Sweeney: Yeah! I mean I think the best way I would think the best analogy I have for sort of describing the shifting that's happening is sort of that old saying that you used to hear "go west young man." And because the "go west young man" was a saying that sort of said if you messed up on the east coast, you could go to the west coast and start over again. Well, even by the time people who were older adults, by the time we were growing up, that was no longer quite true, but there were still remnants of this notion of you sort pay your penance and then you go on in life. But nowadays there is no west coast for us, for the generation coming from us. Yeah!
Walter: There is no escape. Yeah, there is no escape anywhere you go, your information can follow you.
Walter: When you were talking about video surveillance, that sort of thing, it, you know, reminded me of another project that you worked on, which was real interesting and basically this came out of work, I think, you were doing for the federal government. It was about video surveillance, but the idea was to hide the identity of the people that were being, you know, watched and recorded, so tell a little bit about that.
Sweeney: Well, I think there are many examples of this, but let me give you one quick example to think about it, is what I would call law enforcement "catch-22" problem. So there is a group of people say in a room like we are here, lets say some incident happened out in the hallway and Carnegie Mellon had a videotape angled on us and so when the police come, they know that the videotape couldn’t possibly show the incident in the hallway, but and so Carnegie Mellon says, “Well I’m not going to give you the videotape of the people who are in the room because that’s irrelevant” and the law enforcement says, “Oh no! That’s relevant because what if somebody was giving a signal to somebody out in the hall, what if somebody was looking out in the hall at the time the incident happened, we’d have a witness.”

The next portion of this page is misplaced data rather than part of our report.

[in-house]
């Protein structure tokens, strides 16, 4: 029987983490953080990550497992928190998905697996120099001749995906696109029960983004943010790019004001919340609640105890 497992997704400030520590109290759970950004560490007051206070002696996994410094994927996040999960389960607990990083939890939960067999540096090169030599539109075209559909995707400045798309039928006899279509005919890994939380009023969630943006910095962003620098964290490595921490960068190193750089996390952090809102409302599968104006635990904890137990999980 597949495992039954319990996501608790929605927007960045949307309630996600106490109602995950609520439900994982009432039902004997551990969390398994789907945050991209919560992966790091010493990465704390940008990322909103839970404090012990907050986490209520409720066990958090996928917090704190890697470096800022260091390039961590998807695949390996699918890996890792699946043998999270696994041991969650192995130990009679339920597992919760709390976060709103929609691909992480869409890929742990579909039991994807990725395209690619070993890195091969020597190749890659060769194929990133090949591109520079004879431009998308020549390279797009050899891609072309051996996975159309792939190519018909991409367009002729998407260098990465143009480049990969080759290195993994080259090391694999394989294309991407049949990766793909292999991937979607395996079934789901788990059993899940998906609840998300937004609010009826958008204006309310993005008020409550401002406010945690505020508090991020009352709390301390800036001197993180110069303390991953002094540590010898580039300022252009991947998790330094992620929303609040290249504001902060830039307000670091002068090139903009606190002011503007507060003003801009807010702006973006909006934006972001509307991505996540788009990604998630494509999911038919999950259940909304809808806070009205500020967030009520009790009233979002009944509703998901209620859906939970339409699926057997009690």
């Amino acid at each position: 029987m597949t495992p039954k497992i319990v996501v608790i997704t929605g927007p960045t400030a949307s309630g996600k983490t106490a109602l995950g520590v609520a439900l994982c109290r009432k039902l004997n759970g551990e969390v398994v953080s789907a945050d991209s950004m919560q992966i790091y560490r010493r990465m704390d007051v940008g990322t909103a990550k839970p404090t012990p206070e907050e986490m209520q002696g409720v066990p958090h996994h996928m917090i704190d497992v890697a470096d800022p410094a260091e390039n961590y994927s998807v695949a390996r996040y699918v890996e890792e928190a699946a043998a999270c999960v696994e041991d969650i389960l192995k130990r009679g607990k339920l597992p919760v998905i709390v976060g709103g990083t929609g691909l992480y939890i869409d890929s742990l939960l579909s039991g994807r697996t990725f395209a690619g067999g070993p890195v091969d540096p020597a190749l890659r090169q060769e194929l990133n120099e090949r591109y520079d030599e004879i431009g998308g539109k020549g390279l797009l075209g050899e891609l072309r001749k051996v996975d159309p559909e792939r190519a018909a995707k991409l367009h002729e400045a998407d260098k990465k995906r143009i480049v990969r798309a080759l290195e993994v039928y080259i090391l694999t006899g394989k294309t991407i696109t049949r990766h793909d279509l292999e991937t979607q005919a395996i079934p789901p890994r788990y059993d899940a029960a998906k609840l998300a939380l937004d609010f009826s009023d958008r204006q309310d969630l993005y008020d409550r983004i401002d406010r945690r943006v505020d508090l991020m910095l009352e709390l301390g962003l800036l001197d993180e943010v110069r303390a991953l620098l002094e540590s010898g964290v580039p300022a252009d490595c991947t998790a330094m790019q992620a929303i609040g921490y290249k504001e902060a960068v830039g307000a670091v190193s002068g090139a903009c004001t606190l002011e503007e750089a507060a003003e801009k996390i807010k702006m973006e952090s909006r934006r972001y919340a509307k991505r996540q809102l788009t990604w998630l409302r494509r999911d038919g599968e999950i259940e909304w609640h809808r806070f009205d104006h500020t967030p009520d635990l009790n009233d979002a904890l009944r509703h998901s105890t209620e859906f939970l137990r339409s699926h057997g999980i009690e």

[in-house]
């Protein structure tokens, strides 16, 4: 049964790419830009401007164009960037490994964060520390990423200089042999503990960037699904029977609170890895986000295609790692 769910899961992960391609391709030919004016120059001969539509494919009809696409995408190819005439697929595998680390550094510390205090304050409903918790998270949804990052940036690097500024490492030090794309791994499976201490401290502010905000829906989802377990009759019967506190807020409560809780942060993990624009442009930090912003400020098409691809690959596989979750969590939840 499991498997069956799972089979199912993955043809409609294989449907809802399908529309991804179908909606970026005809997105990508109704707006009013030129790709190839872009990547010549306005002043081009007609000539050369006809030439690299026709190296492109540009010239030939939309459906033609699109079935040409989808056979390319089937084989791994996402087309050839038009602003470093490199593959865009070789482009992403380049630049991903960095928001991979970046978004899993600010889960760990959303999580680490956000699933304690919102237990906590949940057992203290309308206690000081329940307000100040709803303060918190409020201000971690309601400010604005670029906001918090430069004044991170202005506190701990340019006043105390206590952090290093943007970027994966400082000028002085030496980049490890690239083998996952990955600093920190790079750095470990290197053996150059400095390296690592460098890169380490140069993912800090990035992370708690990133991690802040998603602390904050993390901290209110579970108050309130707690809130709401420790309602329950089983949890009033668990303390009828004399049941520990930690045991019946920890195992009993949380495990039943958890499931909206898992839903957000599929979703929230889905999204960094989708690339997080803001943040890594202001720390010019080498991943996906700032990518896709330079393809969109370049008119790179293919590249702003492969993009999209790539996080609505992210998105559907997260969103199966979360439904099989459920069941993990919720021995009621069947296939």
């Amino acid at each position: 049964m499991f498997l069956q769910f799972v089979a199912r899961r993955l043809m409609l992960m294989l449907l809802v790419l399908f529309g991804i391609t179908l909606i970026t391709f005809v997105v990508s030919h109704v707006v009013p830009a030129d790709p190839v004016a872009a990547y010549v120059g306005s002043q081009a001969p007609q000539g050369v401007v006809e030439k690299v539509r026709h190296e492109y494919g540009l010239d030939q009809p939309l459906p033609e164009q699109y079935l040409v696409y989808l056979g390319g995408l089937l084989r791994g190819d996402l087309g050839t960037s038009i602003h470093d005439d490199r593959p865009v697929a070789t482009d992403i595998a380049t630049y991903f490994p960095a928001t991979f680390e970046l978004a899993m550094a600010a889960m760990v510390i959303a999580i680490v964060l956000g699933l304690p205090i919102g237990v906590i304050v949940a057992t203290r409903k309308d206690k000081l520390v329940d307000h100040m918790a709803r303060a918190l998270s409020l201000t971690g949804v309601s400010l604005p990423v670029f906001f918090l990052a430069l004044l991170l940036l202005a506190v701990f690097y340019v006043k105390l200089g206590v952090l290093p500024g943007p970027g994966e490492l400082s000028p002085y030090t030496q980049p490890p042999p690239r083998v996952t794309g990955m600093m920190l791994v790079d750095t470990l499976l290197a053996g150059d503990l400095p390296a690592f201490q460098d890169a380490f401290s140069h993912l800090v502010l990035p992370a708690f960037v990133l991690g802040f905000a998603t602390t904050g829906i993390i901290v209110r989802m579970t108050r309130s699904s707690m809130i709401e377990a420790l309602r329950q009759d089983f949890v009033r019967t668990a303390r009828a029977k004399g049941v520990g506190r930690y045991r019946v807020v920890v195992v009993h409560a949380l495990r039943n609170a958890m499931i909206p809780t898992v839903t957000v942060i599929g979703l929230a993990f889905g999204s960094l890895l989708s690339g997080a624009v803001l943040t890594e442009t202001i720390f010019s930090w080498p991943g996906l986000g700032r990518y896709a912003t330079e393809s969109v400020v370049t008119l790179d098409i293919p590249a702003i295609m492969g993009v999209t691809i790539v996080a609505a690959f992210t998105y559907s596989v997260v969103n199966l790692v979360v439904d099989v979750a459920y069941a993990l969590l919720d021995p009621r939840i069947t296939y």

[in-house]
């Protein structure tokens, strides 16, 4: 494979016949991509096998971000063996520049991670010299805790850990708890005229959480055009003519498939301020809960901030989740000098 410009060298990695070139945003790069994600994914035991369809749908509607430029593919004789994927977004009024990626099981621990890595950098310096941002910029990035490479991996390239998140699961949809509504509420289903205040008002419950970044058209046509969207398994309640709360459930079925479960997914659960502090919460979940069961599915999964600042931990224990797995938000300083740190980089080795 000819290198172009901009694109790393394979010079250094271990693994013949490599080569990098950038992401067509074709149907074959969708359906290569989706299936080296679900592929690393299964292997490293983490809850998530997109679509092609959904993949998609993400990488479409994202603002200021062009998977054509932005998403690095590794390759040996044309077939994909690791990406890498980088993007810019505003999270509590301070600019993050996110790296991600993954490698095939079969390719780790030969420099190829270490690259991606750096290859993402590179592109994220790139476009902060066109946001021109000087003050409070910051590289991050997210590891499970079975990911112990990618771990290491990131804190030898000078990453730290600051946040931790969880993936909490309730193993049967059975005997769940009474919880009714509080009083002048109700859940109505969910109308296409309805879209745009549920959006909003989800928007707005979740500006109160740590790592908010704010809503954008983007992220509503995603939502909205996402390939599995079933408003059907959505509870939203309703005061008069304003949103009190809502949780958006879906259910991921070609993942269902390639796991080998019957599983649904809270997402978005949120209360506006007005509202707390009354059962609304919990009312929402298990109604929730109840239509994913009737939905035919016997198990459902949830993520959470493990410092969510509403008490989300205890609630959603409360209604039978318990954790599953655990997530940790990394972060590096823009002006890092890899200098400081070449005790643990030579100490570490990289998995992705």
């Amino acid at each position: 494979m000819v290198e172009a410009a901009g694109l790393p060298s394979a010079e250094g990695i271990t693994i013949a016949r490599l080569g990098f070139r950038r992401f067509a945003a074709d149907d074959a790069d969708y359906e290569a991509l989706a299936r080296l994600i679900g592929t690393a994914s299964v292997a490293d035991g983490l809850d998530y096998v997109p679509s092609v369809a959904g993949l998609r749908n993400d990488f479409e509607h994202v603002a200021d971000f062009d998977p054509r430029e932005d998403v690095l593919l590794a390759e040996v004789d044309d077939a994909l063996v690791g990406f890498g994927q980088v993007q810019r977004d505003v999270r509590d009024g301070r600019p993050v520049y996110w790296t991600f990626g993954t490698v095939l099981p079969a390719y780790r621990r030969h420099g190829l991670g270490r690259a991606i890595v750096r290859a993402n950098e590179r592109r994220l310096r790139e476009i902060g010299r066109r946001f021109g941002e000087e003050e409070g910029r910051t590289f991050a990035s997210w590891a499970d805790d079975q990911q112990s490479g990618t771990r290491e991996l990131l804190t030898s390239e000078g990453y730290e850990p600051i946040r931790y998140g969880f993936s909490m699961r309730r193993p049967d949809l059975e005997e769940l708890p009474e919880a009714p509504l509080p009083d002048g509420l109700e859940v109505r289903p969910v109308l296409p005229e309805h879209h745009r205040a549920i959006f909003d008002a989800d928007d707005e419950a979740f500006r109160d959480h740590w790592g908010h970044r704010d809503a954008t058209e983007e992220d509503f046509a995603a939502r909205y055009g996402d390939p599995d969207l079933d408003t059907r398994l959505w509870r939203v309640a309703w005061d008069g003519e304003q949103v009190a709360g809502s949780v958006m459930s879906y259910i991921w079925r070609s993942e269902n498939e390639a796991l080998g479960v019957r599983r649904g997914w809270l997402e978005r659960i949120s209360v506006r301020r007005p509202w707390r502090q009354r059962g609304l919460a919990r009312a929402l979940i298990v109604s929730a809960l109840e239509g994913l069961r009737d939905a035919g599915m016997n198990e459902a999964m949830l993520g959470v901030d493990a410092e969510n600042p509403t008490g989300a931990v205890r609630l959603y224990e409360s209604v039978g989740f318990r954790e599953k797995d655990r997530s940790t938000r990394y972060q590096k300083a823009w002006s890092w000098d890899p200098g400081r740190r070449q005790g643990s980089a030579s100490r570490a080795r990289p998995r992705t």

Sweeney: So now law enforcement is really on a catch-22. On the one hand, if they could get the video, they'd know whether it was useful and could reap benefits from it, but they can't get video because of sort of a privacy violation that they otherwise wouldn't have. So how do you generally solve this problem, that is more generally as video cameras are being placed in lots of public spaces and at the same time, you don't want people being tracked by matching up on their identities to their driver's license, so that you don't want the situation where law enforcement, if face recognition worked perfectly, could literally track people throughout public spaces all the time.